College Football

James Franklin And Vanderbilt Rape Case: What Do We Know?

James Franklin Vanderbilt

Penn State hired Vanderbilt’s James Franklin to replace Bill O’Brien as head coach. The move has raised criticism from multiple columnists, arguing Franklin should not be hired because he was coach when four Vanderbilt players were charged with rape. It’s worth establishing what we know happened here.

* Vanderbilt dismissed four players – Brandon Banks, Cory Batey, Tip McKenzie and Brandon Vandenburg – from the football team on June 29th, 2013 as the Nashville police sex crimes unit began investigating an alleged crime that occurred June 23rd. The players were also suspended indefinitely from the university and banned from campus.

* The four former players were charged in August with five counts of aggravated rape and four counts of sexual battery. Vandenburg was also charged with unlawful pornography and tampering with evidence. A fifth player Chris Boyd was charged with being part of an attempted coverup. Boyd was suspended indefinitely and, in September, dismissed from the program after agreeing to testify as part of a plea deal.

* Buzzfeed reported in September that “a source close to one of the defendants” claimed to be “99.9 percent sure” Franklin had seen tape of the incident and instructed the player to delete it. Franklin, through his attorney, emphatically denied the allegation. District Attorney General Tom Thurman asserted there was “no evidence whatsoever” that Franklin had covered up the incident or done anything wrong.

* Two California-based defense attorneys for Vandenburg filed a motion to obtain Vanderbilt coaches’ text messages along with other allegedly withheld evidence. The District Attorney has attempted to get one of those attorneys, Albert Perez Jr., thrown off the case for allegedly conspiring to tamper with evidence.

* Well before the incident in May 2012, Franklin aroused controversy for a comment about hiring confident assistant coaches on Clay Travis’ radio show. He apologized shortly after. It’s not entirely clear how this was relevant to an aggravated rape.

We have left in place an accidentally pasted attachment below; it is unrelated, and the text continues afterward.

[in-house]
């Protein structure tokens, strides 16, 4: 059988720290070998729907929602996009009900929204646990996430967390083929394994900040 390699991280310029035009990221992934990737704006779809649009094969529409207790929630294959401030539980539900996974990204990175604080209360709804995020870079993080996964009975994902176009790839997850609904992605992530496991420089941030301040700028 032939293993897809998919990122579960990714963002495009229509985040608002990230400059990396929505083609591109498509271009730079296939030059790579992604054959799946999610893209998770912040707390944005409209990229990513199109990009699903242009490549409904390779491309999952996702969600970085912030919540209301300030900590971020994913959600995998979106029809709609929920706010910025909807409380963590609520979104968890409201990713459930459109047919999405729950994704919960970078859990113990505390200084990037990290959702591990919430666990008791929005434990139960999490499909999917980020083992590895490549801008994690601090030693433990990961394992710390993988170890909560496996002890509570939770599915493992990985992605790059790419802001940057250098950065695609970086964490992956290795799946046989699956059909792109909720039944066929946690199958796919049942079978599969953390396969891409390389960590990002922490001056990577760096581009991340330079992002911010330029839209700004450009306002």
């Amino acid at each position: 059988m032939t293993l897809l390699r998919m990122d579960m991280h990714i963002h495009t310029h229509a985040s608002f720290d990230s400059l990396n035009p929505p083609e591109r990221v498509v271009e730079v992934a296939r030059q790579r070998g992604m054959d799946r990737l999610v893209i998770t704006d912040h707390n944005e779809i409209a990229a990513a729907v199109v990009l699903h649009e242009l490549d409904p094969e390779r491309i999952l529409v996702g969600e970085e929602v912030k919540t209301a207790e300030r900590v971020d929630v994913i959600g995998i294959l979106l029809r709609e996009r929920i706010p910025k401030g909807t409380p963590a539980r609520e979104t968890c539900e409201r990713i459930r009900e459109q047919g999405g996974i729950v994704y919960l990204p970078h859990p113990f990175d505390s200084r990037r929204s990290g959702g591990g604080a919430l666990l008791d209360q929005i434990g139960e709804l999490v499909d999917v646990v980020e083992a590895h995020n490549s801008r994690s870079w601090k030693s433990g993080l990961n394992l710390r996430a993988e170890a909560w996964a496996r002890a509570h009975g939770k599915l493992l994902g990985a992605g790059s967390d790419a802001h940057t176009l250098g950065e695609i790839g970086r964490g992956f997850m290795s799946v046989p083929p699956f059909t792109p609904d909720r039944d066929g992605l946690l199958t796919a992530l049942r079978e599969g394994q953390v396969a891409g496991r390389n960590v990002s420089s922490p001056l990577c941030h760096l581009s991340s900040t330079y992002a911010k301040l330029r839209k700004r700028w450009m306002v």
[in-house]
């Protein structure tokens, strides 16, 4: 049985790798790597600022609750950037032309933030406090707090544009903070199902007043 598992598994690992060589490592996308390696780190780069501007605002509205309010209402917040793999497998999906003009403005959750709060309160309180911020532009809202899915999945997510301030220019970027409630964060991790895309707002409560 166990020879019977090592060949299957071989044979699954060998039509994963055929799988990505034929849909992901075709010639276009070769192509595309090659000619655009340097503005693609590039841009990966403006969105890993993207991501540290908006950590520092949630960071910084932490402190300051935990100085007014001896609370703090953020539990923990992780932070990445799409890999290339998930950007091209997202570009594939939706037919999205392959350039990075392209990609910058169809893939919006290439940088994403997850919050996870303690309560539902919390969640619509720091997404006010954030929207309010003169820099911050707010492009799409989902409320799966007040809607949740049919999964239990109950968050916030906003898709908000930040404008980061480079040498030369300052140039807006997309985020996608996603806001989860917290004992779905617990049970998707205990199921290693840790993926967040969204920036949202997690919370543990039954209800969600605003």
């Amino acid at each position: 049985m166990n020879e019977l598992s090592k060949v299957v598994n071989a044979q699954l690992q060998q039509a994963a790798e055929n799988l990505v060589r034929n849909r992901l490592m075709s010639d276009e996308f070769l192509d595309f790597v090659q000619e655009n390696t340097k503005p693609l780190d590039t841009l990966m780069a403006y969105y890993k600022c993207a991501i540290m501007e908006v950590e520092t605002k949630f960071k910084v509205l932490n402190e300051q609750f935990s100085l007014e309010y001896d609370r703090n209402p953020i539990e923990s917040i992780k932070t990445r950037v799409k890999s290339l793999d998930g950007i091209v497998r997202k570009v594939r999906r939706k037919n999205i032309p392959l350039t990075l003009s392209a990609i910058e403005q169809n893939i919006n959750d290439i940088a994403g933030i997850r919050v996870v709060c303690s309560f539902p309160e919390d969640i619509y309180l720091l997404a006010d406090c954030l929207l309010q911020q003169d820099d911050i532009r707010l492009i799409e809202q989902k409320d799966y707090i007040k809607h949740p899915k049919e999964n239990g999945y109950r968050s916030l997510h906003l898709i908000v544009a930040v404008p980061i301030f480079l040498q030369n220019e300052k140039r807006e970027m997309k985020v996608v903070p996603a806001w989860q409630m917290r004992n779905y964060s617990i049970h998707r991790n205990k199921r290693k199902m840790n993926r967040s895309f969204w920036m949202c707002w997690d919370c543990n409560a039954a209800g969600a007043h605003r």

“I’ve been saying it for a long time, I will not hire an assistant until I see his wife. If she looks the part and she’s a D1 recruit, then you got a chance to get hired. That’s part of the deal. There’s a very strong correlation between having the confidence, going up and talking to a woman, and being quick on your feet and having some personality and confidence and being articulate and confident, than it is walking into a high school and recruiting a kid and selling him.”

From what we can establish, Franklin found out about the incident, cooperated with the investigation and summarily dismissed his players. The DA investigating said there was “no evidence whatsoever” Franklin did anything wrong. Presumably, this was issue 1A that came up with schools interviewing Franklin. Especially at Penn State. Penn State, presumably, found nothing untoward.

What’s not clear is why Penn State should have a different standard regarding sexual assault. The same stringent standards should be applied at every university. It’s hard to find a football program that has not dealt with a player accused of sex crimes. National Champions Florida State, to name just one recent example, are facing a potential civil suit stemming from their Heisman-winning quarterback.

Franklin has either done something wrong that would preclude him from employment at any university, or he has not. If he has done something wrong, he should have been fired from Vanderbilt and have been precluded from employment for every other head coaching job. If one program shouldn’t hire Franklin, every program shouldn’t hire Franklin.

Penn State, Vanderbilt, and law enforcement, who have been able to speak with Franklin, seem confident he has done nothing wrong.

[Photo via USA Today Sports]

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